08 June 2010

10 Steps of Pre-Service Training

(Or, The Summation of My Life the Past Two Months in One Really Long Blog Entry)

1. Hold Up the Entire Group at JFK Airport… Twice
•After a day of “staging,” or orientation, in Philadelphia, all 57 trainees boarded buses at 2:00 AM for the ride to JFK Airport. I was the fourth person in line out of a group of almost sixty people (remember that fact). I approached the desk with a big, bright smile and three enormous, overweight bags. Holding my breath, I watched as she let my 5kg-over suitcase pass, since my second bag to check was really light. Phew, exhale. I was safe, right? Well readers, for future reference, South African Air also weighs your carry-on bag, and in my case, my carry-on weighed like 30 pounds (stop judging me, I have a heavy laptop!). Fast-forward through the next hour as I sat on the floor of the airport, in my precious purple traveling dress, as all 53 of the remaining volunteers check-in without a problem and pass me by. I kept trying to redistribute the weight, and I was only saved by Matt offering to carry my laptop for me (damn you Seton Hall, giving us wide-screen IBMs with a huge extra battery). Finally, due to Sydney’s brilliance, I realized that I could just check my heavier bag, carry on my lighter bag, and all will be right in the world. About five other trainees stayed behind with me as I straightened everything out – I wanted to think for moral support, but as Mark told me, “It’s fun to watch you try to make this work.”
•Feeling sheepish and officially branded the “high maintenance girl” of the group, I traipsed along to the security checkpoints. You know how some people have a knack for random things, like winning at slot machines or skipping rocks? Well, I have a knack for always picking the absolute slowest line. And the more of a hurry I’m in, the slower my line will go. Of course, this day was no different. My fellow trainees that took pity and waited for me had gotten through security with their bags as I inched my way forward, through the x-ray machine, and… “Excuse me ma’am, please step over here.” Seriously, JFK?! I had to walk to a special area and watch as they went through the contents of my bag. The woman was carelessly ripping apart my carefully packed bag as suddenly, I remembered – my Swiss Army Knife. I had originally planned to check it, and when I switched my bags around I totally forgot about it. When I asked, “Does this mean you’re going to take it away, or can I keep it?” the woman just rolled her eyes at me. (Sorry Mike and Elaine – it really was the perfect present, and there have already been many times when I wish I still had it. ) Luckily for me, the other trainees are awesome, and we had four hours until our plane left, so I don’t think anyone was mad at my hold-ups. But what a way to start over 24 hours of traveling!

2. Experience Luxury
• The first week of training was held at The Big Five Lodge in Gaborone, the capital city. The Lodge had all the ambience of a safari while still having air conditioned rooms, showers, hot meals, and a swimming pool… talk about the “Peace Corps experience,” huh? This week remains in a slight haze, but we jumped right into our Setswana language lessons as well as general safety information. We even had a dinner with the U.S. Ambassador to Botswana, Steven Nolan. I was excited to speak to him, even if it was only briefly. Unfortunately his presence paled in comparison to Sliza, the Motswana pop-star who was filming her latest music video in front of the pool. Nothing like scantily-clad women grinding in front of a camera to make you feel right at home.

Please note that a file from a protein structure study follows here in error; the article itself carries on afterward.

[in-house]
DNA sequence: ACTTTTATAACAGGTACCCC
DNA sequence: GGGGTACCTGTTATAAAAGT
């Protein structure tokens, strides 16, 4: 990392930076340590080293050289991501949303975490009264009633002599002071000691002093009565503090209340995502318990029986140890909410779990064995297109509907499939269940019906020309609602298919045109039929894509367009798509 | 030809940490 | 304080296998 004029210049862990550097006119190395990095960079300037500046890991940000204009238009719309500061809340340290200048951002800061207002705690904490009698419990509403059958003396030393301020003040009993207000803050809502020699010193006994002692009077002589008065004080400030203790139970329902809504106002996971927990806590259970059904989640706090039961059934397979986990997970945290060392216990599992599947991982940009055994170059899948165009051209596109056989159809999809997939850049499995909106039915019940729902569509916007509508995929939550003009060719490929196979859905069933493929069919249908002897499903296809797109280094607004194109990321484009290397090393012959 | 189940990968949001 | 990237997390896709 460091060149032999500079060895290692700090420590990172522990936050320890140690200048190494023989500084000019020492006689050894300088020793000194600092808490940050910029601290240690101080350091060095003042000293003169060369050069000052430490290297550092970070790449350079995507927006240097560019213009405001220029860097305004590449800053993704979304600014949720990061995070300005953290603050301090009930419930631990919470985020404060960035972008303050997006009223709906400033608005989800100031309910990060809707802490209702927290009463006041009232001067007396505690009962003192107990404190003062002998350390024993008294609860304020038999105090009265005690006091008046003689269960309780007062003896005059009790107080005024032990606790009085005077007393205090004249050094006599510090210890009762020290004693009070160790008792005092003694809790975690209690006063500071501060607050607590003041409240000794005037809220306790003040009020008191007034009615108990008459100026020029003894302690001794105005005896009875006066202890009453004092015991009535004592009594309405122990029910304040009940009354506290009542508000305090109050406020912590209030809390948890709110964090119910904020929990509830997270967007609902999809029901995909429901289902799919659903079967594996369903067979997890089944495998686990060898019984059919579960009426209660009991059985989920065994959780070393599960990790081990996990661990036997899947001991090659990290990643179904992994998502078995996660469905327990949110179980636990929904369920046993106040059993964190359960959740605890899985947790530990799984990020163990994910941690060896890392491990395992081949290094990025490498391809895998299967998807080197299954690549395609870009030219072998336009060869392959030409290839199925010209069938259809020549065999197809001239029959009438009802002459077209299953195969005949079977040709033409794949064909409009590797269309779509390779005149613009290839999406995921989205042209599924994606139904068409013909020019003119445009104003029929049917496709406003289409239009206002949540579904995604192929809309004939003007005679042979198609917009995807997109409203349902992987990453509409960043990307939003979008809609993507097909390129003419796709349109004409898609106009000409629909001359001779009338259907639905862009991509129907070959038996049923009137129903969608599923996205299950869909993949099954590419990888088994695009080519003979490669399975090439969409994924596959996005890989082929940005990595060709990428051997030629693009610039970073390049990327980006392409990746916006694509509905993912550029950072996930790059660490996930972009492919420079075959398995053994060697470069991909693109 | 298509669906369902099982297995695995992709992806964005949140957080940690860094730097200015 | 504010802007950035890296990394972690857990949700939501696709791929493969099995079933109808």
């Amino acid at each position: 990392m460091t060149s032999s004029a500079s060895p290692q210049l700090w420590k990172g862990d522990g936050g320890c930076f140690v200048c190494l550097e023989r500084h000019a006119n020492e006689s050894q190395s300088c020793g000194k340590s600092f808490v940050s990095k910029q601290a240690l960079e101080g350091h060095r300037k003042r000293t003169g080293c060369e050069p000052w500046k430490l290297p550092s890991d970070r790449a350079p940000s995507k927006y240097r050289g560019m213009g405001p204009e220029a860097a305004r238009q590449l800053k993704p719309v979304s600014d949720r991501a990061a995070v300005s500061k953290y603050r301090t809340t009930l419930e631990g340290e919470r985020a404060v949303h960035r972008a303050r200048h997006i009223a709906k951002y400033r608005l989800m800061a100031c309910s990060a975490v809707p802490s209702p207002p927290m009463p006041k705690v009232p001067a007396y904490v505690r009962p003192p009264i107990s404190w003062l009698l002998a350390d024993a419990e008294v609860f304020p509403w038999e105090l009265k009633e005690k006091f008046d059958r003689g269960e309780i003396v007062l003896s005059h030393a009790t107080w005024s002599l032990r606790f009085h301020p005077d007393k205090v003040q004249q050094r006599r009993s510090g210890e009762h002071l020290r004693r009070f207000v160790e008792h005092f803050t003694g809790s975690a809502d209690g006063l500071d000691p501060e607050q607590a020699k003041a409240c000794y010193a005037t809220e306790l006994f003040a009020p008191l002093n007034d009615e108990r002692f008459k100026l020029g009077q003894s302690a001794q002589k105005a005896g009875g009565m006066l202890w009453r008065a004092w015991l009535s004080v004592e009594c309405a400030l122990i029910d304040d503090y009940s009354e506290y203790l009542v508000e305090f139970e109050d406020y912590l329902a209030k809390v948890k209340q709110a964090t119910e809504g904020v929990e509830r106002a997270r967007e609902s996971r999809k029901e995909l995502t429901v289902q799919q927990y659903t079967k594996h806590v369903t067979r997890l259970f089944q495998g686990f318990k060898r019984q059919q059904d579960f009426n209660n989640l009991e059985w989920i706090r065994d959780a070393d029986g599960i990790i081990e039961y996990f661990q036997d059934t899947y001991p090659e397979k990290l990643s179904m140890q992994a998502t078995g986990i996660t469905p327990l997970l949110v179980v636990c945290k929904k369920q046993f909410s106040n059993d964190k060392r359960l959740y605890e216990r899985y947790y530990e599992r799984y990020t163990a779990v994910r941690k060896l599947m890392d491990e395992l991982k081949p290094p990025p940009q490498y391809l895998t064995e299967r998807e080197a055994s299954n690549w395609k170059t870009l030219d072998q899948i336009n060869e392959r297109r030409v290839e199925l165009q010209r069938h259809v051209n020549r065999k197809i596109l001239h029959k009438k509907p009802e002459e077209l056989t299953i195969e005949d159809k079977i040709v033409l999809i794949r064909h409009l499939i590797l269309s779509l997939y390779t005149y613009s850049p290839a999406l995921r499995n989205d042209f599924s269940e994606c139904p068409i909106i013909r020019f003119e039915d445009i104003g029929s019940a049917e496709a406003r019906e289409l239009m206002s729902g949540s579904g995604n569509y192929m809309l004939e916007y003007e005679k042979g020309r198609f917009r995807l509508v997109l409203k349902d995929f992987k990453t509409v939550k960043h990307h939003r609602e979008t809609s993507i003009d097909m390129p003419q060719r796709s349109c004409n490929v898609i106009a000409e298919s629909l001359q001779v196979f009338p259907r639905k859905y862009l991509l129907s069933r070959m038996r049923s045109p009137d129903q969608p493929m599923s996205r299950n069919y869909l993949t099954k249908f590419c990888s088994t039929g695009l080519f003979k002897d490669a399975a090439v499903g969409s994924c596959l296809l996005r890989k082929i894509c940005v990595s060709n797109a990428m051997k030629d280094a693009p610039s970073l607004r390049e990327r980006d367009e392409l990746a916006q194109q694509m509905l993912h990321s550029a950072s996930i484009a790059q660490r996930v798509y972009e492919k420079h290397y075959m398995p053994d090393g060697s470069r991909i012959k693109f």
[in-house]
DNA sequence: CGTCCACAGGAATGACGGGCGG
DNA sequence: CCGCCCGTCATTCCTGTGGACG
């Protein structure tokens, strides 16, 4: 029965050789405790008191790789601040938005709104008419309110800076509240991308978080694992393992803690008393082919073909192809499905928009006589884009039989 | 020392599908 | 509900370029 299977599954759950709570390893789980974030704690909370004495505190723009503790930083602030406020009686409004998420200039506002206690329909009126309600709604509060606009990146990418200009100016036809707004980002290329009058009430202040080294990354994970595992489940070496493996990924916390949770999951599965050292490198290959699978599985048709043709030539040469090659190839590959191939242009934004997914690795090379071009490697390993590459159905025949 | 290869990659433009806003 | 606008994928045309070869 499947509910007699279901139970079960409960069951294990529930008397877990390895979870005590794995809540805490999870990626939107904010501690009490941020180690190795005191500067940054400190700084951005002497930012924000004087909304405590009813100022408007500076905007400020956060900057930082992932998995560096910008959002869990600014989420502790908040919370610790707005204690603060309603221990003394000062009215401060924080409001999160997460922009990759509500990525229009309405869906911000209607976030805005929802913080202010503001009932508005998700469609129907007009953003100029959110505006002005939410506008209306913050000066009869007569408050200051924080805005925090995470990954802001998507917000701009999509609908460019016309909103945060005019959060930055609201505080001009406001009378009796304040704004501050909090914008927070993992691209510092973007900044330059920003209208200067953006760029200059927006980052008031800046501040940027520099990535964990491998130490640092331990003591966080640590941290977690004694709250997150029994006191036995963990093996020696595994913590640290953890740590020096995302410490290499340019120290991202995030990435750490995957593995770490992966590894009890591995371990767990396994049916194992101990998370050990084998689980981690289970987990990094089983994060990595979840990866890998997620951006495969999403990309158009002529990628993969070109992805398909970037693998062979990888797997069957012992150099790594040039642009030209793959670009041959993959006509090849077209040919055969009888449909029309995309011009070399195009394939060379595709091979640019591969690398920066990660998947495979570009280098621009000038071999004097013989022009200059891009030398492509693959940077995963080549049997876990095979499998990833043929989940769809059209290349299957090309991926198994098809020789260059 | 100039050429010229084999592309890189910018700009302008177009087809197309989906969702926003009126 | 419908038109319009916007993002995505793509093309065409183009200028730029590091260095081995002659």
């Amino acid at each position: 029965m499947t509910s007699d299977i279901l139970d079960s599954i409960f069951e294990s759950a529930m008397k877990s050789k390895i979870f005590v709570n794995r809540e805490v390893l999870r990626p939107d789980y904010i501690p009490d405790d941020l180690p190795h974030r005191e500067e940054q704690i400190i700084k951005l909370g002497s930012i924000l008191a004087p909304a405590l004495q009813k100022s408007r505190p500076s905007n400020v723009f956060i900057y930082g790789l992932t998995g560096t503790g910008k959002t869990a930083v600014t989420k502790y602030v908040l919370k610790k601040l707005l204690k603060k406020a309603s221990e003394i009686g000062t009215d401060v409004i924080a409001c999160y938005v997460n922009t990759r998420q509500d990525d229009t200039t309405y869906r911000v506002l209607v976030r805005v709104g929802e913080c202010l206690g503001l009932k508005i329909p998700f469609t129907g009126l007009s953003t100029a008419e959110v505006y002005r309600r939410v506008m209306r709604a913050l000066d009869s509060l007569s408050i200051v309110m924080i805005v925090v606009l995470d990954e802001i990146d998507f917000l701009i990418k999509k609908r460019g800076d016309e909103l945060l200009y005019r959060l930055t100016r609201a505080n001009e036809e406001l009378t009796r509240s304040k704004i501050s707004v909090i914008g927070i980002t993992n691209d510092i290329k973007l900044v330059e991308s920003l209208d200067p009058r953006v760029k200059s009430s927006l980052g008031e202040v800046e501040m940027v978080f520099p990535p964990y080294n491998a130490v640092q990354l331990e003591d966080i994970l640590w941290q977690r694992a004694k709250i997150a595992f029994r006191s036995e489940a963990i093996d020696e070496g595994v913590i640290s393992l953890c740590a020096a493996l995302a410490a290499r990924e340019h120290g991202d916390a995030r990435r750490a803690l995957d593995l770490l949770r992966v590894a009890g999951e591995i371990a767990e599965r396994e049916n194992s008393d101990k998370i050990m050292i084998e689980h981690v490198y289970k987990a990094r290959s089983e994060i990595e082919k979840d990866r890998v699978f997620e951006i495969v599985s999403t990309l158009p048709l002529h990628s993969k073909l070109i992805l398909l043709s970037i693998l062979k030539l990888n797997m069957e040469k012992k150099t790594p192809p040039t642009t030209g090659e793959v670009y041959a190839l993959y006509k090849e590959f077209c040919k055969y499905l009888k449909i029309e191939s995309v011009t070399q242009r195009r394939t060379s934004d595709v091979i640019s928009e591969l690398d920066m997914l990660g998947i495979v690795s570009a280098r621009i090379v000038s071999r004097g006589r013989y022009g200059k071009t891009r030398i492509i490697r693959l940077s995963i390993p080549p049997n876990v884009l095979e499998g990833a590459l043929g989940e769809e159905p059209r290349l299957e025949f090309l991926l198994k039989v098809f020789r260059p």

3. Get Hit by Reality
• The beauty and comfort of the lodge could only last so long. Each trainee was matched with a host family to stay with for the remainder of training. There was a ceremony with plenty of singing, followed by the matching process and a luncheon. All the trainees then went their separate ways to move into their homes. I completely lucked out – my host family has electricity, running water, a geyser (pronounced “gee-zer,” it’s a water heater that you have to turn on if you want hot water), and a washing machine. I tried not to tell any of the other trainees the amenities that I have, as some are without running water or electricity. But let me be clear - there have been nights without electricity, many days without water, and I've never been able to use the washing machine.  It has certainly been interesting, and while I am so thankful and grateful to be welcomed into someone’s home, I can’t honestly say it’s something I would like to do again.

4. Establish a Daily Schedule
• Wake up 5:30. Wash face. Consume bowl of Kellogg’s Bran Flakes and cup of instant coffee. Take anti-malarial medication. Apply makeup. Attempt to manage hair, burst into tears, abort mission. Leave for training 7:00, arrive 7:45. Attend Setswana classes 8:00 – 12:30. Walk to SuperSpar to buy lunch, attempt to tan pasty-white legs. Attend sessions on behavior change, capacity building, and other relevant topics 13:30 – 16:30. Convince Ron to let us go early in order to work out and hang out at the stadium. Avoid going home as long as possible. Arrive home 18:00. Eat dinner, heat water on stove, take bucket bath. Write in journal. Lights out 20:00. Rinse and repeat, Monday through Saturday.

5. Get a Taste of Real Volunteer Life
• One of my favorite weeks was when they arranged for us to shadow a current volunteer. I was assigned to Stuart, a Life Skills volunteer in Mogobane, with Anna, another trainee and a good friend of mine. At first I was worried that it would be awkward to impose upon a volunteer for a five-day/four-night stay, but Stuart was beyond welcoming and it ended up being a great time. While I could write paragraphs about the absolutely delicious food he cooked for us (I ate cheese for the first time in four weeks!) and the laughs we had, I think the more important experiences to take away were concerning his role as a volunteer. It was so refreshing to see how respected and integrated he is in the community, especially in the school. The students obviously looked up to him – a group of girls even directly asked him about stigma and discrimination against people living with HIV. Stuart has started an all-girl choir, and Friday afternoon they put on a mini-performance for Anna and me. Some of the girls were so shy, even though they had such powerful, mature, amazing voices. On Saturday, the three of us trekked to Lobatse, the closest big village, and met up with other volunteers and trainees. We relaxed at the Cumberland Hotel, drinking cider and eating pizza. It was not only a week to observe a current volunteer’s daily life, but also to be reminded of what I’m here to accomplish. It was really hard to go back to homestay, but I feel so lucky to say that I gained a good friend out of the experience (thanks Stuart!).

6. Overdose on Language